Textbook Notes (369,160)
Canada (162,427)
Psychology (1,978)
PS282 (56)
Chapter 12

Chapter 12 Drugs and Behaviour.doc

6 Pages
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Department
Psychology
Course Code
PS282
Professor
Bruce Mc Kay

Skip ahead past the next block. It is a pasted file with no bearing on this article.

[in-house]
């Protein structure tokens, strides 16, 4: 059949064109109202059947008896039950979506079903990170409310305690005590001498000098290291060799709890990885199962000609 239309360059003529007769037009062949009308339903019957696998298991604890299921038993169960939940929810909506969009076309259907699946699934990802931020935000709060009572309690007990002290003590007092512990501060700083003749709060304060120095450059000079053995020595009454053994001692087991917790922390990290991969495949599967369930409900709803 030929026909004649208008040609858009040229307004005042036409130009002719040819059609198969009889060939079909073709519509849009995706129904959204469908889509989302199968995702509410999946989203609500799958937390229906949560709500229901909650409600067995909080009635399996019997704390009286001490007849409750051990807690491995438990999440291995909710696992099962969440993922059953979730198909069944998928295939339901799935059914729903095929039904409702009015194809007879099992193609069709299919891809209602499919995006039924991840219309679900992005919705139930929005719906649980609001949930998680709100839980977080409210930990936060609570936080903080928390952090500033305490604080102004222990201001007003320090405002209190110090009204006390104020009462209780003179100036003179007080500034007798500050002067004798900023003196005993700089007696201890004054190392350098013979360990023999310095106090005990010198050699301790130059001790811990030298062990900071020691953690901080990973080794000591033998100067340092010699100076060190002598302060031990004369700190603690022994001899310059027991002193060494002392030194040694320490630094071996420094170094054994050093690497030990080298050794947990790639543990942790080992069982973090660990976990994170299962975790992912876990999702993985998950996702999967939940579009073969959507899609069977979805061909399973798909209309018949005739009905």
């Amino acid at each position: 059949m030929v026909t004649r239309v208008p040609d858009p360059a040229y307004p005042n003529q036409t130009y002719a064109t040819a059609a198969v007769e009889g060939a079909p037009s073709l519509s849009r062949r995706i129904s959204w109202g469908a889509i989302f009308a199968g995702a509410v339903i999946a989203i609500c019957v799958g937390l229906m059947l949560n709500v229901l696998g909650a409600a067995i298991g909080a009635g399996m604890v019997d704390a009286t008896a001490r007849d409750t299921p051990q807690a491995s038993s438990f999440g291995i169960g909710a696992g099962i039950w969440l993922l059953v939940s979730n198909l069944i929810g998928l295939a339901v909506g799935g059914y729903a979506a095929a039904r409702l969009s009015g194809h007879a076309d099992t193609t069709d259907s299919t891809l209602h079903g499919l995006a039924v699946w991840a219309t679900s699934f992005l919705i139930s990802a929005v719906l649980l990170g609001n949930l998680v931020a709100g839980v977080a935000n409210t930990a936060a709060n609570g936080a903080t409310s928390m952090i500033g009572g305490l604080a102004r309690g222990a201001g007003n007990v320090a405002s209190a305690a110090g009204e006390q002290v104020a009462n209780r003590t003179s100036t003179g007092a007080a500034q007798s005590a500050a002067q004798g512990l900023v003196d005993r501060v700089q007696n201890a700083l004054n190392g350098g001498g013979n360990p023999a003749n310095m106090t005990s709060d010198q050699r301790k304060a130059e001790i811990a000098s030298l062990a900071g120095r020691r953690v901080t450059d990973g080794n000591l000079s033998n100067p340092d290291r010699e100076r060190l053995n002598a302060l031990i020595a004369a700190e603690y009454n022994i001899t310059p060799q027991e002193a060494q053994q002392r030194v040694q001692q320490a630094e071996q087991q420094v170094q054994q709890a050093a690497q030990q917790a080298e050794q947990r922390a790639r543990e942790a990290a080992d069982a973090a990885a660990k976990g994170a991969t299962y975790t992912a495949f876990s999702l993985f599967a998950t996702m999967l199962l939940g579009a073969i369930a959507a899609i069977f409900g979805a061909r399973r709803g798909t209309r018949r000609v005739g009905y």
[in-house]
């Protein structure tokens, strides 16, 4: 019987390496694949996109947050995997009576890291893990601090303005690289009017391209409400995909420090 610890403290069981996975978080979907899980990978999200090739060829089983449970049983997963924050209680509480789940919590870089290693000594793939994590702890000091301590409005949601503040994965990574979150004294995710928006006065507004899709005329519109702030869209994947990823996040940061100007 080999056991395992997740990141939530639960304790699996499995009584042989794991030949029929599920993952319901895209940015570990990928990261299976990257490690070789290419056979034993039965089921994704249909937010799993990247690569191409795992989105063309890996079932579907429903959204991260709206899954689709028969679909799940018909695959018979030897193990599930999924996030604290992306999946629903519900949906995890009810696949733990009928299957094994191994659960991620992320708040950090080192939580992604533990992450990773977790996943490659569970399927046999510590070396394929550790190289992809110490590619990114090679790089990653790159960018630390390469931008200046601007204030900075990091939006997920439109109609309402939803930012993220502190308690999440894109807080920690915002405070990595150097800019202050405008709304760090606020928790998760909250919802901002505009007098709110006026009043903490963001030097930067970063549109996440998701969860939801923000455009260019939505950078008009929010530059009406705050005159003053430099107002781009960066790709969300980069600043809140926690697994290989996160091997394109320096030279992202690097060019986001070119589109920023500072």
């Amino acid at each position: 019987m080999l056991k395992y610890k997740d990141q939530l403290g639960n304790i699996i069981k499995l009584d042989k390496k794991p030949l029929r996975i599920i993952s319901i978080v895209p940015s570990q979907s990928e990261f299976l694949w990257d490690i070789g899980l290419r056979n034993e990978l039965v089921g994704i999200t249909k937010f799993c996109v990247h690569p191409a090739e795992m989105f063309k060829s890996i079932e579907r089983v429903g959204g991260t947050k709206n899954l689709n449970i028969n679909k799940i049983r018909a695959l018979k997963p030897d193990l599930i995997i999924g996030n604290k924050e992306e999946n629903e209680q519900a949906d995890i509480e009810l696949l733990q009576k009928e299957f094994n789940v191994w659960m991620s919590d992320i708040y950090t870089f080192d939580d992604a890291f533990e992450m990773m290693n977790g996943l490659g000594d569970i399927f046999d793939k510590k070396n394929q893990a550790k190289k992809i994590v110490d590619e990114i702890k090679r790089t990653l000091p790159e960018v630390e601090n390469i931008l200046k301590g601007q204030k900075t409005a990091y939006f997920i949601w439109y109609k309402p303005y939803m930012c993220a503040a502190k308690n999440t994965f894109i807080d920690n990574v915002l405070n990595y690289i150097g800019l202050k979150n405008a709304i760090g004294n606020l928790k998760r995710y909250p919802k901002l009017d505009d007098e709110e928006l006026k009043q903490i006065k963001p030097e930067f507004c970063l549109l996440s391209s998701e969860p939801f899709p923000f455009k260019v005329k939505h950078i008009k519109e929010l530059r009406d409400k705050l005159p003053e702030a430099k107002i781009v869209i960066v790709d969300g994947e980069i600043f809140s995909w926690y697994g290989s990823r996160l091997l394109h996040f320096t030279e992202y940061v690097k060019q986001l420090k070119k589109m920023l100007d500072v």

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Chapter 12 o Natural Health Products o Health Canada is responsible for establishing standards for the safety and quality of all foods and drugs sold in this country o FDA (food and drugs act)  According to FDA any substance “manufactured, sold or represented for use in the diagnosis, treatment, mitigation or prevention of a disease, disorder or abnormal physical state, r its symptoms, in human beings or animal” is a drug  Foods are defined as any article manufactured, sold, or represented for use as food or drink for human beings o 1990’s officials at health Canada became concerned with the rapidly growing market in natural health products, vitamins and mineral supplements; herbal remedies; homeopathic medicines; traditional medicines, such as traditional Chinese and Ayuvedic medicines; probiotics; amino acids; and essential fatty acids o St John’s Wort o Botanical name Hypericum perforatum o “The devil’s scourge” supposed to prevent possession by demons o Psychoactive uses: treatment of anxiety and depression o In Canada sold as NHP and licensed for recommended use “to relieve restlessness or nervousness and to help treat symptoms of sleep disorders” o Limited evidence of effectiveness o Hypericum extracts are  Superior to placebo in patients with major depression  Similarly effective as standard antidepressants  Have fewer side effects than standard antidepressants o SAMe o S-adenosyl-L-methionine is a naturally occurring substance found in the body o Active form of the amino acid methionine and acts as a “methyl donor” o 1970’s SAMe was tested in Italy for its effectiveness as an antidepressant, and a recent summary analysis found that SAMe was more effective than a placebo but no less effective than tricyclic antidepressants o NHP licensed for “help support a healthy mood balance” o Ginkgo biloba o Extracts from the leaves of the ginkgo biloba tree o Long history of medical use in China o In Canada, regulated as a NHP and sold with the recommended uses to “improve memory and cognitive function, enhance circulation, improve memory and cognitive function in adults” o Reduces blood clotting, proposed as a blood thinner which improves circulation o May improve memory with Alzheimer’s o Caffeine o “Temporarily restore mental alertness or wakefulness when experiencing fatigue or drowsiness” o In 2004, caffeine-based cerebral stimulants were transitioned from OTC’s to NHPs o Weight control products o In Canada, no NHPs or OTCs are currently licensed for sale as weight-control products o Before 2001 products containing phenylpropanolamine (PPA), a psychoactive drug of the amphetamine chemical class were available and considered safe and effective anorexic agents o Ayds, had strong sales in Canada during 1970’s and 80’s  Was sold in chocolate, mint, butterscotch and caramel flavors  Active ingredient was PPA  In 80’s people began expressing concern about the safety of products containing PPA  PPA shown to increase blood pressure, increased risk of hemorrhagic stroke in women shut down by 2001 o Misused drug for weight loss, ephedra (ma huang)  Many people used ephedra and caffeine to lose weight, were not sold or taken in combination  Promotes short term weight less, not evidence for long term  Linked to cardiac arrest  Transitioned from OTC to NHP o Sleep Aids o NHP, melatonin, a hormone which is licensed for recommended use of “increasing the total sleep time in people suffering from sleep restriction or altered sleep schedule” o Produced by pineal gland o Correlated with onset of nocturnal sleepiness o Over the Counter Drugs o Non prescription drugs o Self prescribed and self administrated o Regulation of Over-the-Counter Products o Manufacturer must seek a Notice of Compliance (NOC) from health Canada o Improved Labeling of Over-the-Counter Drugs o Safety and effectiveness depend greatly on consumers using them according to the directions and warnings on the label o Health Canada has uniform standards for labels, with minimum print size, required topics, and bold, bulleted headings indicating precautions and warnings o Over-the-Counter versus prescription Drugs o NAPPRA – National Association of Pharmacy Regulatory Authorities o The schedule in which a drug is placed is determined by that drug’s pharmacological and toxicological profile  Schedule 1: drugs that can be sold only with a prescription  Schedule 2: drugs that can be sold without a prescription but must be kept behind the counter  Schedule 2: drugs that can be sold without a prescription (OTC) and can be displayed in the pharmacy o A drug should be permitted for OTC sale unless because of p
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